Alabama legislature takes up bill to identify and designate safer places during severe weather
JEFFERSON COUNTY, Ala. (WBRC) - The Alabama legislature is taking up a bill that would adopt guidelines for designating safer place shelters during severe weather.
Jefferson County EMA Director Jim Coker said there can never be enough storm shelters in the state of Alabama, as severe weather can pop up at any time of the year.
He said that’s why lawmakers want more buildings, that aren’t necessarily storm shelters, to be identified as safer places for people to go during severe weather.
If passed, Senate Bill 43 will require state emergency management agencies and county commissions to develop uniform guidelines for safer places, so people will have more options when seeking shelter during severe weather.
“There’s simply no way to ever provide enough community safe rooms for everybody in Alabama. That would be an undertaking that nobody could financially afford,” Coker said.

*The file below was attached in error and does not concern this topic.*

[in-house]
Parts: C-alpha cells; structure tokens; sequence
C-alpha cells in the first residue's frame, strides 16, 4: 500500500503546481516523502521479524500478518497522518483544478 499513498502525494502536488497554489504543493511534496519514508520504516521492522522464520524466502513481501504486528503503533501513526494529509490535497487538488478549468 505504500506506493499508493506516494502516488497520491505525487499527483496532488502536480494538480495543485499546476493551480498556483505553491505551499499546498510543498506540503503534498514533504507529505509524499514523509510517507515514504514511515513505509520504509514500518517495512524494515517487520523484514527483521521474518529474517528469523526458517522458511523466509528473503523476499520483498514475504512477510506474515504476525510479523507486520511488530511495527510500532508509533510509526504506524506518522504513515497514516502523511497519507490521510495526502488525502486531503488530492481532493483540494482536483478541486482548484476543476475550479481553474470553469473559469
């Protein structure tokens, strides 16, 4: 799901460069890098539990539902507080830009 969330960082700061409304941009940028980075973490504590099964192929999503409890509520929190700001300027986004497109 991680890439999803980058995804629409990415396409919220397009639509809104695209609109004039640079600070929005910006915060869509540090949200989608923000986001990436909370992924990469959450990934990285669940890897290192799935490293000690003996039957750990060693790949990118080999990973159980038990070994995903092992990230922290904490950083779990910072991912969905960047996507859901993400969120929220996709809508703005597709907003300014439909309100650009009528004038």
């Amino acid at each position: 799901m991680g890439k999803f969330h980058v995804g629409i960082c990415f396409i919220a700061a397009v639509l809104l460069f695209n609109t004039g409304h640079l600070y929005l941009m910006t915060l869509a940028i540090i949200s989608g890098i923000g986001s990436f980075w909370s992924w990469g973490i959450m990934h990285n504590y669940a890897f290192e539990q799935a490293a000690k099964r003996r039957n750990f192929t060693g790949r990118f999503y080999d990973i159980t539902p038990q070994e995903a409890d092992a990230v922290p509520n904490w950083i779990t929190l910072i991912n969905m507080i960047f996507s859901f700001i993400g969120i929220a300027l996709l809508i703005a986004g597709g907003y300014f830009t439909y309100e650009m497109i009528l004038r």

Which is why the ‘Safer Places’ bill seeks to identify other facilities outside of tornado shelters, like churches, government facilities, and office buildings, that could safely house people during a storm.
The bill was introduced during the last legislative session, but COVID sent everyone home.
“The legislature has taken it up again this year because it’s that important they recognize the need for people to have a safe place to go and this is one way to do that,” Coker said.
Coker said the bill could also ease the stress of traveling long distances to find a tornado shelter when seconds count.
“And once they’re identified, then they can be placed on a map. One example is on our website, the EMA website, we’ve got the community storm shelters in Jefferson County listed there. Anybody can go to the website and figure out, ‘What’s the closest shelter to me?’ So, this would be another extension of that,” Coker explained.
Coker said the bill would also ease the liability burden on those who open their facilities to those seeking shelter.
He said lawmakers are already halfway through the session, and he’s hopeful the bill will pass soon.
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